Kaleb Herman Adney is a PhD student in the History Department at the University of California, Los Angeles where he studies modern middle eastern history. He focuses primarily on issues of capitalism and forms of labor including both forced labor and wage labor. Geographically, he looks at sources on Eastern Mediterranean port cities like Salonica, Izmir, Istanbul, and Beirut to determine the manner in which Ottoman subjects-cum-citizens dealt with an expansive global market during and after the Tanzimat period (1839-1878). His work touches on issues of working peoples, governance, and subterfuge. Before the History PhD program, he obtained an MA in Near Eastern Languages and Cultures at UCLA with an emphasis on Classical Arabic and Ottoman Turkish and two BA degrees, one in Arabic and one in History. Kaleb Herman has spent much time in the Balkans and throughout the Middle East and spent the summer of 2016 studying advanced modern Turkish at Boğaziçi University's Turkish Language and Culture program in Istanbul, Turkey and modern Greek at Aristotle University's Summer Intensive Course in Modern Greek Language in Thessaloniki, Greece.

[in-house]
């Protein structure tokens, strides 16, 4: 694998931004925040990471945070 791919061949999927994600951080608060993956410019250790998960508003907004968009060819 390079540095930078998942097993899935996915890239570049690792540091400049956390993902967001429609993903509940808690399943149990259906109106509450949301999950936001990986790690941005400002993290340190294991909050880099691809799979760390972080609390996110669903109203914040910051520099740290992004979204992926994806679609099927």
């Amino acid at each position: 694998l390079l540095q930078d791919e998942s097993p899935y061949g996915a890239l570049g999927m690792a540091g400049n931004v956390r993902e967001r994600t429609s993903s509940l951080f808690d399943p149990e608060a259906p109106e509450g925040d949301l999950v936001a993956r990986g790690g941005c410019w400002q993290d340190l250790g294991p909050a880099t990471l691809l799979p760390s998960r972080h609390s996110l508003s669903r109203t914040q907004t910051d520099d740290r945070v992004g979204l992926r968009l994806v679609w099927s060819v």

Fields of Study